The number of homes currently for sale in the UK has fallen to a record low and, as a result, house prices are expected to spike upwards once more.
House prices are already hitting record levels, but future price forecasts predict this may just be the start: house prices could rise by as much as a quarter in the next five years.
During the customary pre-election uncertainty, the property market, as with a plethora of other markets, slows as sellers and buyers alike hold off on doing business until after the election is decided.
With a comprehensive victory for the Conservatives, the usual trend would be for the housing market to ‘bounce-back’ as business activity returns to normal, non-election levels. However, in reality there has been no ‘bounce back’ and the market continues to stagnate amidst a serious supply-side shortage.
Industry commentators and experts have blamed the shortage on, amongst other things, Britain’s ageing homeowners refraining from downsizing and thus releasing family-sized homes onto the market. The issue, however, is more complex than simply blaming one sector of society, and although the older generation do tend to live in larger houses than their younger counterparts, there is a serious lack of suitable housing for the retired and elderly to downsize to.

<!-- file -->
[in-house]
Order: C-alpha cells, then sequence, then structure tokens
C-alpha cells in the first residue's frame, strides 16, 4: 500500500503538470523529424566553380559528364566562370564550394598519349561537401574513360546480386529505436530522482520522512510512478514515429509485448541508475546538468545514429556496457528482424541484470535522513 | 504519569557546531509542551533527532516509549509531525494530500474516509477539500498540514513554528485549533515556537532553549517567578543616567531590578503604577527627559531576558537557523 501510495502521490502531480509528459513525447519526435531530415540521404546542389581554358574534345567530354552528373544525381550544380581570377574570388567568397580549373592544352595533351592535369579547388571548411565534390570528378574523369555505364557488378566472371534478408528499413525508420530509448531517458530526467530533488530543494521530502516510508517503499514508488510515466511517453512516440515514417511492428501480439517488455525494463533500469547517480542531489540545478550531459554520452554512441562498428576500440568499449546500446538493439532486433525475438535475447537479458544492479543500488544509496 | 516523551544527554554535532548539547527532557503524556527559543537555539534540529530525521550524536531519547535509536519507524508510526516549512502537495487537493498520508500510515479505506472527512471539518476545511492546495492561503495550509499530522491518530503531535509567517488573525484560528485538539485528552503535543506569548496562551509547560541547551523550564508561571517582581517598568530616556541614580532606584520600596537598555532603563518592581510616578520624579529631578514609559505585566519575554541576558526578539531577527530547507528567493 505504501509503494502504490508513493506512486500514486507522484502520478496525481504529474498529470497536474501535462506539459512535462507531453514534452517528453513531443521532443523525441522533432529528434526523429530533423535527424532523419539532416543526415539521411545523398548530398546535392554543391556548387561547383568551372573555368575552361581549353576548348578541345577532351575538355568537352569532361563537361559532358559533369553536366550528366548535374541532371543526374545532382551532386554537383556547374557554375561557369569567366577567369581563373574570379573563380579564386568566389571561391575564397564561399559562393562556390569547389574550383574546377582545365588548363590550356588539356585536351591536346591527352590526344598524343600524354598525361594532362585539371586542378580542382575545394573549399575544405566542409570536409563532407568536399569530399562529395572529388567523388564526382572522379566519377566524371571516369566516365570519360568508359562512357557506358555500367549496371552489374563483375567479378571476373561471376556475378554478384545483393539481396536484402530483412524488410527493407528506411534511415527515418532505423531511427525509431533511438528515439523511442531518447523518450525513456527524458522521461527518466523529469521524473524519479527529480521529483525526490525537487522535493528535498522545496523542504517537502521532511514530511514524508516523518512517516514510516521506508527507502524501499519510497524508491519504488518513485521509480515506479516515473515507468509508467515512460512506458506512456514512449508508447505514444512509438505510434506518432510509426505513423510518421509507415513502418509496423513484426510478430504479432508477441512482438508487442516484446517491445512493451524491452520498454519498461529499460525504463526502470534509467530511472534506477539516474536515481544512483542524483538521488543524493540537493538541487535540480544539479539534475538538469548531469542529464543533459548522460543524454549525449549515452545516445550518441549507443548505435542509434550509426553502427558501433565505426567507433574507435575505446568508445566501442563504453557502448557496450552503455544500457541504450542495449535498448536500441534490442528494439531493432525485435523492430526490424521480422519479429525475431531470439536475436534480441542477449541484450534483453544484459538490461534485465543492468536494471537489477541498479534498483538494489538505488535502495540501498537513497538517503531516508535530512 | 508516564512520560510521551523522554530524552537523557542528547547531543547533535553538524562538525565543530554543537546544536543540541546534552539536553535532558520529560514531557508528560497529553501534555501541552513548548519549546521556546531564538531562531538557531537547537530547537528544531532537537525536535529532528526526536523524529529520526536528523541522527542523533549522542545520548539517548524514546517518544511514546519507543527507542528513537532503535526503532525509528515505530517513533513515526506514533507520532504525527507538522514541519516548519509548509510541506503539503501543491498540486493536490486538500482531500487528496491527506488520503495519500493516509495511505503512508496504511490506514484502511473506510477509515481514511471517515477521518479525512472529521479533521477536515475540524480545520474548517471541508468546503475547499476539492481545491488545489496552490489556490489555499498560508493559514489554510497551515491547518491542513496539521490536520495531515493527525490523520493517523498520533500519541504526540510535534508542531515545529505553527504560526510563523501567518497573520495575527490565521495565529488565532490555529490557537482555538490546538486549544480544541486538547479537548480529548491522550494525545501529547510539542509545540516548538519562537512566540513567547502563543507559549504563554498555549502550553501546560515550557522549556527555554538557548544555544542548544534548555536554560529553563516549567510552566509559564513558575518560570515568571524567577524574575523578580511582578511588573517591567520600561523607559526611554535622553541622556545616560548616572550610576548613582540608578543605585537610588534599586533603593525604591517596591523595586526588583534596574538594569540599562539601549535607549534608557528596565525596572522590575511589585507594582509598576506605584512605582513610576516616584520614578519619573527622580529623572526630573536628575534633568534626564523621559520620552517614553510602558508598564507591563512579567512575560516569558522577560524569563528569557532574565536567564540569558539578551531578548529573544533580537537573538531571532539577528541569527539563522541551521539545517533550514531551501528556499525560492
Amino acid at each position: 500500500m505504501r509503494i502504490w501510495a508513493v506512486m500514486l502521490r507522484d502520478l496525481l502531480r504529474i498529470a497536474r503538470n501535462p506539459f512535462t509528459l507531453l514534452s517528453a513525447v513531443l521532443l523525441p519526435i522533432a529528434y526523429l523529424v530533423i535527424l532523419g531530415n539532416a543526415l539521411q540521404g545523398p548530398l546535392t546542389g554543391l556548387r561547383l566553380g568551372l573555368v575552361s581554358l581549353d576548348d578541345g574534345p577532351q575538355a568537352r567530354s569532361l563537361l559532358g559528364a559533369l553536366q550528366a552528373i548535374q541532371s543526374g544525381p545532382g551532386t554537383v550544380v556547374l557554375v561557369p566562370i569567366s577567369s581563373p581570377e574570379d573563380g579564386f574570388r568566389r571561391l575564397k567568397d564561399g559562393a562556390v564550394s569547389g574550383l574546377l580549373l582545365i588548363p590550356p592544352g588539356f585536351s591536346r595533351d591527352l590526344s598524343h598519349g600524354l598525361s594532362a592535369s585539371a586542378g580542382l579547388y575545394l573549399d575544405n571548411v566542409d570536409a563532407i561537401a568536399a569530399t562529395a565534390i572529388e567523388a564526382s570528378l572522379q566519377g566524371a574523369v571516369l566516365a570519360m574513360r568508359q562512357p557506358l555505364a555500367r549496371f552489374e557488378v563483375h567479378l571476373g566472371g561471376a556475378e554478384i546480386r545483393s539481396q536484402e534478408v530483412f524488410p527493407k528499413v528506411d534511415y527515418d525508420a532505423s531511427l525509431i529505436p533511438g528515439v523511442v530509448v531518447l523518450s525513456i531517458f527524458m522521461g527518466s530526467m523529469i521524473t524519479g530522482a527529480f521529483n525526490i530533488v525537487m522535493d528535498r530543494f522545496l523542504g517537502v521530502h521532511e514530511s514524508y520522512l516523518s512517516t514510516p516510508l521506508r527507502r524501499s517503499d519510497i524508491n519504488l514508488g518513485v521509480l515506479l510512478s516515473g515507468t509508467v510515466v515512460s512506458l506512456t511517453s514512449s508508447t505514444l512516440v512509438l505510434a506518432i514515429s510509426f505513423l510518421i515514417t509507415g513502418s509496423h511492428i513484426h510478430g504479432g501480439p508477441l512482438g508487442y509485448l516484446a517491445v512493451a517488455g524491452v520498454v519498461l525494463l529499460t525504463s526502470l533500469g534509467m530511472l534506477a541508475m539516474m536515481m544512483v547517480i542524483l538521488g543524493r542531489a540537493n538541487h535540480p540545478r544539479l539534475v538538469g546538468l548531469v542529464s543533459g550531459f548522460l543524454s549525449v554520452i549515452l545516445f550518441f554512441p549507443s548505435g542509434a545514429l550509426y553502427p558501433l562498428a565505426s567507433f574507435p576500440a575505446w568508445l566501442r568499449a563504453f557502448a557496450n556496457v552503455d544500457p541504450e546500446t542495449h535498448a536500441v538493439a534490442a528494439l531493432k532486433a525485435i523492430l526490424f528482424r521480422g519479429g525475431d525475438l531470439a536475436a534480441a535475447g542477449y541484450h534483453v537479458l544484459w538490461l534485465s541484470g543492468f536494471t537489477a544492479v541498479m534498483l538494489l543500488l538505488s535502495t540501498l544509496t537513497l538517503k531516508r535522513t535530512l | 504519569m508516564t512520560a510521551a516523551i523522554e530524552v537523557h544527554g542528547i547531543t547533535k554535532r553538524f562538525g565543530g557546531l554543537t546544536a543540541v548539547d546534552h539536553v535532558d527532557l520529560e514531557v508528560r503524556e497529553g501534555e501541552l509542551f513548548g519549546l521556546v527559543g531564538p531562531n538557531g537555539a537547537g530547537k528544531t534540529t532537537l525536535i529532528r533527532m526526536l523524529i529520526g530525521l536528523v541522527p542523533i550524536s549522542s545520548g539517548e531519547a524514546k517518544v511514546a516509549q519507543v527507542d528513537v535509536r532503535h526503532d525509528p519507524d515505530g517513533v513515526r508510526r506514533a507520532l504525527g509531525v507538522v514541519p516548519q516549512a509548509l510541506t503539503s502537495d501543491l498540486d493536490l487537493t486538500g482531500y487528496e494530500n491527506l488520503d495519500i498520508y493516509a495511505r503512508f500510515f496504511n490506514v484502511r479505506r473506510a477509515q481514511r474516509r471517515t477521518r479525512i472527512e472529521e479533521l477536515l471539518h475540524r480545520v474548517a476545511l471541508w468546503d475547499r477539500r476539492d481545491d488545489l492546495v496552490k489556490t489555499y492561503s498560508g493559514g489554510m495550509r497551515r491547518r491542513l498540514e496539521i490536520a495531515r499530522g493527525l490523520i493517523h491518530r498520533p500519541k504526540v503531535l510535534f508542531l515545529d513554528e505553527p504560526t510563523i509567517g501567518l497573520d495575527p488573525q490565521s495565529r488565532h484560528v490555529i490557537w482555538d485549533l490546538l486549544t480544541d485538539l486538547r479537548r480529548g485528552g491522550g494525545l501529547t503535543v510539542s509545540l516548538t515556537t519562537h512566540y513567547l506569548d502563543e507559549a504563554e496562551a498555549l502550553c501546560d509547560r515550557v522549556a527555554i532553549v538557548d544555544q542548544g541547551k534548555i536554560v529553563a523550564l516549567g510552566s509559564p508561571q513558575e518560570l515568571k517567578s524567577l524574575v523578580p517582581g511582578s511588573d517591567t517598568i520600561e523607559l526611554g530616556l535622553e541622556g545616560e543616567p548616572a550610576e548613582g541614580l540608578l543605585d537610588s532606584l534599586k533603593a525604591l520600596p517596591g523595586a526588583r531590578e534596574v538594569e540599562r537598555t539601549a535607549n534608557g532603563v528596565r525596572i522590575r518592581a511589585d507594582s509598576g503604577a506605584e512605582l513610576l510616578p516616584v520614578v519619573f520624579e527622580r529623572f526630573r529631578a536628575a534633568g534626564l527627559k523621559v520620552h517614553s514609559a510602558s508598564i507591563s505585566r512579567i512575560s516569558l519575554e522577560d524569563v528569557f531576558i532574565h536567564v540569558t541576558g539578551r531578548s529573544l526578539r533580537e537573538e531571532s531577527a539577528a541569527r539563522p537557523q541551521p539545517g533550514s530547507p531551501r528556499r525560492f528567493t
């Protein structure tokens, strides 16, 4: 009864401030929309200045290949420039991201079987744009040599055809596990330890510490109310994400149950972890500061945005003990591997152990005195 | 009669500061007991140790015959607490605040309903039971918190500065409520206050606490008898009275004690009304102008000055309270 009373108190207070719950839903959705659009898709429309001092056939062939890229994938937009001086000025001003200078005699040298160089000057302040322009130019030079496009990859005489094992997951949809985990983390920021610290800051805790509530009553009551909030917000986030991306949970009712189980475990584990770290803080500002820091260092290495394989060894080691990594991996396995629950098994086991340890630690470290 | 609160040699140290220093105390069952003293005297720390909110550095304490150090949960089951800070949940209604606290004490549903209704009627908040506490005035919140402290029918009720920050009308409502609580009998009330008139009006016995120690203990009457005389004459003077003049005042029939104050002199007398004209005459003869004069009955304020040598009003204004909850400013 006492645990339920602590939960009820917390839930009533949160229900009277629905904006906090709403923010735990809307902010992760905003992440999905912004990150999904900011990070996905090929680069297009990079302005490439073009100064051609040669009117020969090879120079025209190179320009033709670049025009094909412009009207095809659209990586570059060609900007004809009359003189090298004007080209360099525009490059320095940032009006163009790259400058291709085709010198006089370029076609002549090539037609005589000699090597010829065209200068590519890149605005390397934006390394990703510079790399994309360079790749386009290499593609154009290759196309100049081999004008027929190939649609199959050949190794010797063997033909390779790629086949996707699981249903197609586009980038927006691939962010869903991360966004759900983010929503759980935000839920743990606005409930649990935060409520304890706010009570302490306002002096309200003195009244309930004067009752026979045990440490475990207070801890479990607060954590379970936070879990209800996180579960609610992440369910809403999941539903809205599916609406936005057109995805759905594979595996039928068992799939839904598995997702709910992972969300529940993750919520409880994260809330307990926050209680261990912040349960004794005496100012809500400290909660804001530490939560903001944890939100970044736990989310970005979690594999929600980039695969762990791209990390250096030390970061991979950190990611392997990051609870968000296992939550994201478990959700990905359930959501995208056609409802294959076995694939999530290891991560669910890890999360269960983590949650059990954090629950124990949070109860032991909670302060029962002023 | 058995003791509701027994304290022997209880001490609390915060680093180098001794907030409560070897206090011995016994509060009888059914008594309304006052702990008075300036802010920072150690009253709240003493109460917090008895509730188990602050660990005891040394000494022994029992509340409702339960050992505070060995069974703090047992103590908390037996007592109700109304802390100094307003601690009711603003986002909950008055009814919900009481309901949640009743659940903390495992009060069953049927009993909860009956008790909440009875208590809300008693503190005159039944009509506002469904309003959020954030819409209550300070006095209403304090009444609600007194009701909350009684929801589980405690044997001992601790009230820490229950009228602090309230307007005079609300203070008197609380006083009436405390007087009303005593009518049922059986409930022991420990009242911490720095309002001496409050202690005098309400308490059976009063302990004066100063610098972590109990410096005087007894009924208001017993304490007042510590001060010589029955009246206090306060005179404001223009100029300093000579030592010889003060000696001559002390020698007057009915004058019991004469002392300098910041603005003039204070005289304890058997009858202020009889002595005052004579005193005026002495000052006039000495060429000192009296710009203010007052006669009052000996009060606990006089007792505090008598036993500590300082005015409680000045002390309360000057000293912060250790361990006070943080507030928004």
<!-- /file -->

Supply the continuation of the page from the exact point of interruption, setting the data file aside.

Suitable supply shortage
The main focus of the housing crisis has been the plight of the first time buyer. The struggle of transitioning from the rental sector to ownership is, of course, an important issue that needs to be tackled. However, the first time buyers remain just a cog in a larger wheel of interlinking problems and dilemmas. The last time buyers – those homeowners who are looking to buy their last, usually smaller, property – are being ignored by the media and government, resulting in the exacerbation of the housing crisis for both the young and the old.
Demos, a leading cross-party think-tank, have claimed that only 2% of the UK’s housing stock is retirement property. What’s more, said property only houses a tiny 1% of Britons in their 60s (the USA’s retirement housing stock houses around 17%). Legal & General have stated that, ‘the UK suffers from a chronic undersupply of age-specific housing’, and believe that it will take a mix of government support, tax relief and revolutionary thinking to get the UK out of the mire of the current housing crisis.
The ‘Last Time Buyers’, a report published by Legal & General, stated that despite 32% of homeowners aged over 55 who considered downsizing in the last 5 years, only 7% actually did so. Of those who did not downsize, ‘a lack of suitable housing’ was stated to be the top reason they refrained.
The housing crisis will continue to worsen, first time buyers will continue to struggle, and house prices will continue to soar unless something is done to assist the old generations in finding, moving to and feeling comfortable in a house they can call home.